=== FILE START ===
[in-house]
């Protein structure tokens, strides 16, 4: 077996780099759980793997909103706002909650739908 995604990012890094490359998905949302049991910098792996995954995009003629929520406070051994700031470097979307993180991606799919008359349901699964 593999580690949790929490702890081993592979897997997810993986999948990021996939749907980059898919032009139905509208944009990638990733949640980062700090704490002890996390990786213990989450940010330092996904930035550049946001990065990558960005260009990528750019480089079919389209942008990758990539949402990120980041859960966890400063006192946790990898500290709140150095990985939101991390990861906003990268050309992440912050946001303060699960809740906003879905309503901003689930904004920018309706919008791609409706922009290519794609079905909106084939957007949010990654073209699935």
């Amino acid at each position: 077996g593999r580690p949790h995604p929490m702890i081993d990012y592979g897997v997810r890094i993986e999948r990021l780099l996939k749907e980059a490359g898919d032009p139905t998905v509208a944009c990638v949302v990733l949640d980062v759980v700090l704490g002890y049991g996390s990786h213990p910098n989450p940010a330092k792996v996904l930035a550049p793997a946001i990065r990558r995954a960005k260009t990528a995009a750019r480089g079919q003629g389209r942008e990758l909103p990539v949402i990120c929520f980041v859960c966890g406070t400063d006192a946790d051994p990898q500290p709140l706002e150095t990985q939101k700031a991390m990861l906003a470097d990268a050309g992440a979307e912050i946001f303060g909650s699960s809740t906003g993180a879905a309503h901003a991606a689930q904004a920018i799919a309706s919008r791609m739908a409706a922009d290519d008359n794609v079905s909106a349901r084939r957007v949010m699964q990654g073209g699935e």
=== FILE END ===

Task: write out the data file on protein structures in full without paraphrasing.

[in-house]
């Protein structure tokens, strides 16, 4: 077996780099759980793997909103706002909650739908 995604990012890094490359998905949302049991910098792996995954995009003629929520406070051994700031470097979307993180991606799919008359349901699964 593999580690949790929490702890081993592979897997997810993986999948990021996939749907980059898919032009139905509208944009990638990733949640980062700090704490002890996390990786213990989450940010330092996904930035550049946001990065990558960005260009990528750019480089079919389209942008990758990539949402990120980041859960966890400063006192946790990898500290709140150095990985939101991390990861906003990268050309992440912050946001303060699960809740906003879905309503901003689930904004920018309706919008791609409706922009290519794609079905909106084939957007949010990654073209699935």
């Amino acid at each position: 077996g593999r580690p949790h995604p929490m702890i081993d990012y592979g897997v997810r890094i993986e999948r990021l780099l996939k749907e980059a490359g898919d032009p139905t998905v509208a944009c990638v949302v990733l949640d980062v759980v700090l704490g002890y049991g996390s990786h213990p910098n989450p940010a330092k792996v996904l930035a550049p793997a946001i990065r990558r995954a960005k260009t990528a995009a750019r480089g079919q003629g389209r942008e990758l909103p990539v949402i990120c929520f980041v859960c966890g406070t400063d006192a946790d051994p990898q500290p709140l706002e150095t990985q939101k700031a991390m990861l906003a470097d990268a050309g992440a979307e912050i946001f303060g909650s699960s809740t906003g993180a879905a309503h901003a991606a689930q904004a920018i799919a309706s919008r791609m739908a409706a922009d290519d008359n794609v079905s909106a349901r084939r957007v949010m699964q990654g073209g699935e």